Looking to the longer-term development of the industry and support to the Defence Force, the Review has also recommended the appointment of a Chief Defence Scientist with a small staff to monitor technology development and plan, focus and control defence-related research and development. It also refers to the National Defence Industry Council already established by the previous Minister of Defence, as a critical body to facilitate close coordination among the Defence Force, companies in the defence industry and any research bodies conducting research in defence-related technologies.

The other major aspect of the defence industry chapter of the Defence Review is identification of what is meant by local or foreign companies, an issue that has brought some complications in the past. To this end the Review identifies five types of company, in the order in which they will enjoy certain preferences in bidding for defence contracts:
• South African owned companies (51%) can bid for any contracts and will enjoy absolute preference in respect of ‘sovereign’ and ‘strategic’ items.
• Partly South African owned companies (26%) can bid for any contracts but will stand behind fully-owned companies in respect of ‘sovereign’ items.
• South African based companies (factory in South Africa), which can bid for most contracts but stand behind the wholly and partly owned companies in respect of strategic items, will only be able to bid for ‘sovereign’ items given special security measures.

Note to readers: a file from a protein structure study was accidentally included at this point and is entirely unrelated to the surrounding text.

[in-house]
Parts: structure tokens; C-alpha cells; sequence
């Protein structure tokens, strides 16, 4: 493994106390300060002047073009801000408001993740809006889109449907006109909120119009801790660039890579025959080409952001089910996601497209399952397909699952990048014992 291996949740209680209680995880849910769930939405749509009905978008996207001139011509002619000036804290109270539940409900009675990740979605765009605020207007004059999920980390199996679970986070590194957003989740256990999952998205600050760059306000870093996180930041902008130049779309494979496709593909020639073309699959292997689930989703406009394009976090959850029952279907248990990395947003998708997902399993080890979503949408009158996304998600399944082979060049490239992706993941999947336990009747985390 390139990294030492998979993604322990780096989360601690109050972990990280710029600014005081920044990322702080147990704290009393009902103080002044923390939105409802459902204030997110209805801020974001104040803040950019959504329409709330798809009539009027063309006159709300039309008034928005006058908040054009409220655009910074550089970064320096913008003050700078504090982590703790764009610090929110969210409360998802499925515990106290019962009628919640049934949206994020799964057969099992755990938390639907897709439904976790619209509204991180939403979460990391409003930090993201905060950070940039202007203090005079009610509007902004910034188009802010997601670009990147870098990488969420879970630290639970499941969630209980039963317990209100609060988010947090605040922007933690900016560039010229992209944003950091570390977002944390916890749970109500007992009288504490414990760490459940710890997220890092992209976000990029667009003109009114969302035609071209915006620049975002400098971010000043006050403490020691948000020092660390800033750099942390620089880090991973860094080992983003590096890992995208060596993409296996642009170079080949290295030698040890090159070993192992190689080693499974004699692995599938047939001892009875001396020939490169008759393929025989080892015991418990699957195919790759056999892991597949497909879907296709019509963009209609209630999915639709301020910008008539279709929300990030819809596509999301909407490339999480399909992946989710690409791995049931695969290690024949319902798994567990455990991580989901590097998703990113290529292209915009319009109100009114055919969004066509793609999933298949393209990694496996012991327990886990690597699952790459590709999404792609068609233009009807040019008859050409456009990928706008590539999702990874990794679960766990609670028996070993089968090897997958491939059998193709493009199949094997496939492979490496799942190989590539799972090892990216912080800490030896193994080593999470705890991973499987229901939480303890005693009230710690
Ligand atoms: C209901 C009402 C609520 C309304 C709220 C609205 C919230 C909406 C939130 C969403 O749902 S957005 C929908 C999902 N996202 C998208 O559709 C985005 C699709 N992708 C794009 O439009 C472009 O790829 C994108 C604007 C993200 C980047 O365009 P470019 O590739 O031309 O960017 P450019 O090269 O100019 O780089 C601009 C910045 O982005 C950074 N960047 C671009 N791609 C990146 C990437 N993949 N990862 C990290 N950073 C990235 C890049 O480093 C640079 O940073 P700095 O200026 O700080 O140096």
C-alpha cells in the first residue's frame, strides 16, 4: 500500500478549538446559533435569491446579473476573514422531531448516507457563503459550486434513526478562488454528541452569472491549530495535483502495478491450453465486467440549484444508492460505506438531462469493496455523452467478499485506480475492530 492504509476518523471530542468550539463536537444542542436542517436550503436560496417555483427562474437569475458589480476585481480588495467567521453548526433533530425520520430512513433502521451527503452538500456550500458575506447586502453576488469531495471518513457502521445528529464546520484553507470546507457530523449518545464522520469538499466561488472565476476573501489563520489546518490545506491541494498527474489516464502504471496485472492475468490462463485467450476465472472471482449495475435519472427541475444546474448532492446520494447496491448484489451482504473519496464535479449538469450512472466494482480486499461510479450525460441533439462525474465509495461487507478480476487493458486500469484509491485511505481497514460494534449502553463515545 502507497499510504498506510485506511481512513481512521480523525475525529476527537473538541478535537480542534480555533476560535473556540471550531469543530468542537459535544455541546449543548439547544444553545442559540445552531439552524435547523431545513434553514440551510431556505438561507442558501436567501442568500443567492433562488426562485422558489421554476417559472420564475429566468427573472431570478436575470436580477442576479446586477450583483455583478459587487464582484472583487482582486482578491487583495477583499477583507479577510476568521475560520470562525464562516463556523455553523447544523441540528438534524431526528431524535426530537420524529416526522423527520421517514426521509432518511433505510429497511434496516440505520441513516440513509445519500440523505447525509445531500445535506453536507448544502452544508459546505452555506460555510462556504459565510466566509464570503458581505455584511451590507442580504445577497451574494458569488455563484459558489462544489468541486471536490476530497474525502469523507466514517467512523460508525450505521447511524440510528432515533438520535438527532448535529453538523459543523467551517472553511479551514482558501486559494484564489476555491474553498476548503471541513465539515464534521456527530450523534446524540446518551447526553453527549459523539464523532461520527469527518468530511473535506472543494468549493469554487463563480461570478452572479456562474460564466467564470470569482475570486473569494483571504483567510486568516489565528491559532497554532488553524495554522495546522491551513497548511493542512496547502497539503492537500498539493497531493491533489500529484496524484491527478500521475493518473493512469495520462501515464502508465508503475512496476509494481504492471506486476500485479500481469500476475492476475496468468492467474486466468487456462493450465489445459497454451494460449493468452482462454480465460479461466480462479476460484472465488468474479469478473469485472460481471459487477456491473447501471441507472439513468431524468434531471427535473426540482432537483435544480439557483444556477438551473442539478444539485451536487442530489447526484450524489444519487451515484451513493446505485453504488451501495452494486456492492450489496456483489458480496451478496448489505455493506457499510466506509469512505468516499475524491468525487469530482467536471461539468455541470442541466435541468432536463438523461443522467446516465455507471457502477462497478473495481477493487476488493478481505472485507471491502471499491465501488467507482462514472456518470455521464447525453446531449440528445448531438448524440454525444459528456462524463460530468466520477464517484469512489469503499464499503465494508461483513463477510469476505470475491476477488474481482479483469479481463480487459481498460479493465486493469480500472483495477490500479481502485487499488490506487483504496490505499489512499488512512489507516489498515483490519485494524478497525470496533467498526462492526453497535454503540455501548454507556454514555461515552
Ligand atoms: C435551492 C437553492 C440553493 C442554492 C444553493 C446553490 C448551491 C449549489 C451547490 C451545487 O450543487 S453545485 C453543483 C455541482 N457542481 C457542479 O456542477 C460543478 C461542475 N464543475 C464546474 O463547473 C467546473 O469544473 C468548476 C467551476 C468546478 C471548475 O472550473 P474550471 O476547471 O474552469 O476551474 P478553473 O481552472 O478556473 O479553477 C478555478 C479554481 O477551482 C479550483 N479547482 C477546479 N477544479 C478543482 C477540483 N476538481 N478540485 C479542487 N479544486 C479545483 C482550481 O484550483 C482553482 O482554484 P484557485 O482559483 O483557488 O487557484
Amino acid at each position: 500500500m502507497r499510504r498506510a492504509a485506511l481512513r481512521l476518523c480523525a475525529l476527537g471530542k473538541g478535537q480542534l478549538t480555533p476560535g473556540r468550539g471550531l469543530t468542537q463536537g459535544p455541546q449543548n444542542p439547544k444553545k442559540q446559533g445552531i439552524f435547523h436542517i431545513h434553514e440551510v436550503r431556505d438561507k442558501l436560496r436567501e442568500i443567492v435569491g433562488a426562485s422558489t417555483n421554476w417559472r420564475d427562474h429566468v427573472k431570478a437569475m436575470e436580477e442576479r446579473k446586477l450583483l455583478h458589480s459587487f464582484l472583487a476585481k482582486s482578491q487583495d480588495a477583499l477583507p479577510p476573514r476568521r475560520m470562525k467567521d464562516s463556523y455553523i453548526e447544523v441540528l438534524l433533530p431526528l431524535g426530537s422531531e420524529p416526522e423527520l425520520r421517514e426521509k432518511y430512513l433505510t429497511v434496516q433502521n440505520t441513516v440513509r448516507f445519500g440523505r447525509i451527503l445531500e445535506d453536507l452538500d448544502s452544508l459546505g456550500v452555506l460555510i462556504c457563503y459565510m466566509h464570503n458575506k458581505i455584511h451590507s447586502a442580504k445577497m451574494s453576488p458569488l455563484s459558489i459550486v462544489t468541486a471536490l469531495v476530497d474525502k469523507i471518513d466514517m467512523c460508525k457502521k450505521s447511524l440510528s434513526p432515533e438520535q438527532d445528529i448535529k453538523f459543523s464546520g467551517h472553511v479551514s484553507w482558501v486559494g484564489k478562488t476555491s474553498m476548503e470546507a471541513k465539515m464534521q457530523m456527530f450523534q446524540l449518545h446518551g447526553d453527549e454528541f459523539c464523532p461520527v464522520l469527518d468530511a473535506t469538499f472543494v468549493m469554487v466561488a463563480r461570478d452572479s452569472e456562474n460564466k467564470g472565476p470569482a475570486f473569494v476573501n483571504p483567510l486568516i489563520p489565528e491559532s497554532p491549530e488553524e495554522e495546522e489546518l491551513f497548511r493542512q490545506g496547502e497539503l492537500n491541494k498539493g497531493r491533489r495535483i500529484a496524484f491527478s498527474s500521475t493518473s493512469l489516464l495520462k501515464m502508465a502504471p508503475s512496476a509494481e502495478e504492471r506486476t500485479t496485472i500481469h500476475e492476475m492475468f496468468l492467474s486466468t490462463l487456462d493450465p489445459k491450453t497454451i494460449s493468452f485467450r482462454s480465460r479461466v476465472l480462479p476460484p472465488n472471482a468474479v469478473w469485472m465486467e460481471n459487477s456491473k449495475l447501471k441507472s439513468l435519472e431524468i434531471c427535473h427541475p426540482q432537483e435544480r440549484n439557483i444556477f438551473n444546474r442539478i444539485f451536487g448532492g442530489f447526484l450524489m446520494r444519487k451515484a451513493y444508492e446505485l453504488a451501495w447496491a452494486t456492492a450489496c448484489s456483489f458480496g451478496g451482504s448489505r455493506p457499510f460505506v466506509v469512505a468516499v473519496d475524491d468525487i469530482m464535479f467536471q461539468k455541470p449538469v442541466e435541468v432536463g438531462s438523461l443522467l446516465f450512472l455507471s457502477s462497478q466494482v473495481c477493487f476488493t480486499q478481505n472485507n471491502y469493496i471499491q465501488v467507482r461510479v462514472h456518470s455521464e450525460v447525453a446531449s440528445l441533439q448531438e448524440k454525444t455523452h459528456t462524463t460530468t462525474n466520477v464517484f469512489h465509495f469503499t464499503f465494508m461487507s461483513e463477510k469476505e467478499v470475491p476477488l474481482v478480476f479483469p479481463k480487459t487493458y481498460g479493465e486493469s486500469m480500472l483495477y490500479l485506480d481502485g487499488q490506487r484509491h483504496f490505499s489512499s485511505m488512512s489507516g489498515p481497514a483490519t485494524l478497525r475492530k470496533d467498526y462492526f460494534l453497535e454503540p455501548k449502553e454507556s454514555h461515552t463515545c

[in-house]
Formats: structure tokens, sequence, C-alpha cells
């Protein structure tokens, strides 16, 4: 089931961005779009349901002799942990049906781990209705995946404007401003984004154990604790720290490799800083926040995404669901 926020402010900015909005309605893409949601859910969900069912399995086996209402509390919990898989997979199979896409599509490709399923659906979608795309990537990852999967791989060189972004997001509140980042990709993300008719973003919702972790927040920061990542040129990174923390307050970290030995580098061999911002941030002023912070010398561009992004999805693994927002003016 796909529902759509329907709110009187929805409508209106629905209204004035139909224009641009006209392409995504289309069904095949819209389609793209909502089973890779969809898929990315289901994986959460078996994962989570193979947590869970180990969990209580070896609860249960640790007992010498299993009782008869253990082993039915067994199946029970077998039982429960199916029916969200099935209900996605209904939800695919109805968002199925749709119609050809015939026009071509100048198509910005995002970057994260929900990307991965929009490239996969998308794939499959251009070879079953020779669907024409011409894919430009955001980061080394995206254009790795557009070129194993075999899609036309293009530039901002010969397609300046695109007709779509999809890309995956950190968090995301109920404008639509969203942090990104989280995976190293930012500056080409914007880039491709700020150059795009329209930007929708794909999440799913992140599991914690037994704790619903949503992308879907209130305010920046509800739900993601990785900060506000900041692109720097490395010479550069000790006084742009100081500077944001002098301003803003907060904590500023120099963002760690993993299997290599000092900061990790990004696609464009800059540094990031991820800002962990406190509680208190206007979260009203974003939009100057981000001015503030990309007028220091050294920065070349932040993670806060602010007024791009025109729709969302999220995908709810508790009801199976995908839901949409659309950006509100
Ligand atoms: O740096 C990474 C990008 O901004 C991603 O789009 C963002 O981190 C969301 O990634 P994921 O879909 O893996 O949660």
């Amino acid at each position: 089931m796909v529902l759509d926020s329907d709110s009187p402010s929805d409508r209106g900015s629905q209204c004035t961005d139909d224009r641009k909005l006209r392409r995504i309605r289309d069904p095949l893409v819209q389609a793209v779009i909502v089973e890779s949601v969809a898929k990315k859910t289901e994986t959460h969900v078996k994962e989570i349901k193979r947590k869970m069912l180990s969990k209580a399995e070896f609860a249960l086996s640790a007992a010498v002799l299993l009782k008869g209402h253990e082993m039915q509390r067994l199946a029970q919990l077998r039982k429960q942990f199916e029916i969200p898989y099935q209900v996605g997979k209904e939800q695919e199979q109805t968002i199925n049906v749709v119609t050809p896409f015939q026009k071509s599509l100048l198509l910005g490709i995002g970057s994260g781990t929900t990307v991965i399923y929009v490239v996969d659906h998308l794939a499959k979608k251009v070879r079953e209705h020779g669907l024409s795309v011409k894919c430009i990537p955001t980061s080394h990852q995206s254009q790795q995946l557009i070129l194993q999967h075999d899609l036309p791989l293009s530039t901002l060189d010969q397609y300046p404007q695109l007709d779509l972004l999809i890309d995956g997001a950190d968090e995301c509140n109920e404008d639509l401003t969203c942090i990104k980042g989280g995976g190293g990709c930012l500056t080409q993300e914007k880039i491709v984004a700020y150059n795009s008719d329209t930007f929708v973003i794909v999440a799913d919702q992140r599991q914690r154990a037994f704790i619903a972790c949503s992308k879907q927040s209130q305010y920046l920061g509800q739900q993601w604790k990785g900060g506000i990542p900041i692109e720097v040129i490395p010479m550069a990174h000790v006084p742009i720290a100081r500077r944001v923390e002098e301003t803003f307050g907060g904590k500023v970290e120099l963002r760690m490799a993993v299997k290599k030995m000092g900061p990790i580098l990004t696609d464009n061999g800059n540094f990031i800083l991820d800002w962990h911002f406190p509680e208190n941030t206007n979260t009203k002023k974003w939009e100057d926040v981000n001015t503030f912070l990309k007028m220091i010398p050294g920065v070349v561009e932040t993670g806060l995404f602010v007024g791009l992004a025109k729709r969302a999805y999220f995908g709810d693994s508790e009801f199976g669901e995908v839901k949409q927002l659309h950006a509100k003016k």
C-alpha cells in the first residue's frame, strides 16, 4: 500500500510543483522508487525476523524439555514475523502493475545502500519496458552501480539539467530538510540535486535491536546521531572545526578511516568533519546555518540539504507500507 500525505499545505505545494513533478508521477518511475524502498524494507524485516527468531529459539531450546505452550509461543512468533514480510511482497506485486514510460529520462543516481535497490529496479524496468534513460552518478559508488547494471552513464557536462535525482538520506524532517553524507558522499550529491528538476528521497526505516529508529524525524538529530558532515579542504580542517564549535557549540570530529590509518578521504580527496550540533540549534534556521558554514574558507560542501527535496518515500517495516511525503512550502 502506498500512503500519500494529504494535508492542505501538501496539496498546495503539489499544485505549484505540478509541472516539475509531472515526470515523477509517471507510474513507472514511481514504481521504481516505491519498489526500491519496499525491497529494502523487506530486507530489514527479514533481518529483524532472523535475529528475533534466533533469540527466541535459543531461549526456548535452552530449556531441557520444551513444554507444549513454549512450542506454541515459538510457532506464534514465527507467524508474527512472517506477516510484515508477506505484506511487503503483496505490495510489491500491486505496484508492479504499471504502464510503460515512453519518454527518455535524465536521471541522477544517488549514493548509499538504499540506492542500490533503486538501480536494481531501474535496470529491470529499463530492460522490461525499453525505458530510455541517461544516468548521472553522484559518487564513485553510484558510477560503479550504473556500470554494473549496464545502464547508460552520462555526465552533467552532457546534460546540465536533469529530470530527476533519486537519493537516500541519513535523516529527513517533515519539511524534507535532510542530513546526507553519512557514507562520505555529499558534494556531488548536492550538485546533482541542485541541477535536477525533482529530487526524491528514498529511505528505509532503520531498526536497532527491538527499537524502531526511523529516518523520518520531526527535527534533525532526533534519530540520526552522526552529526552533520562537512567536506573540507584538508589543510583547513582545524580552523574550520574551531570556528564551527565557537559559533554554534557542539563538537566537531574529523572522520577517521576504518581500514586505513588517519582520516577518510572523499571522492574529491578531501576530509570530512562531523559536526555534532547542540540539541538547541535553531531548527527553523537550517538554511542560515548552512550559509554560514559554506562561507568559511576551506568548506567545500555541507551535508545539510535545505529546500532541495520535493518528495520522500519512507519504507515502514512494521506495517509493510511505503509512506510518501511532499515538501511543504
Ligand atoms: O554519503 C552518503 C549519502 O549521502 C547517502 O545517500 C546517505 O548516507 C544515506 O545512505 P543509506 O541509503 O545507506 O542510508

• Foreign-controlled companies in South Africa (other factories or assets in South Africa), which can demonstrate commitment to South Africa’s development, will be able to bid for all general contracts and for some strategic contracts with the proviso that local manufacture and the establishment of local support capability will be mandatory in some cases (e.g. for a strategic item).
• Foreign companies with no presence in South Africa, which will be allowed to bid for general items and will be allowed to bid for strategic items where there is no local alternative, but in for which they will have to establish at least a fully localised support capability.

In each case the level of ownership must also be matched by the degree of South African management and actual control of the operations of the company in respect of the equipment or system to be acquired.

A final aspect of the defence industry policy is that it must be aligned insofar as practicably possible with wider national industrial and related policies. That said, the phrase “insofar as practicably possible” is key in that a strategic imperative must override other policy considerations.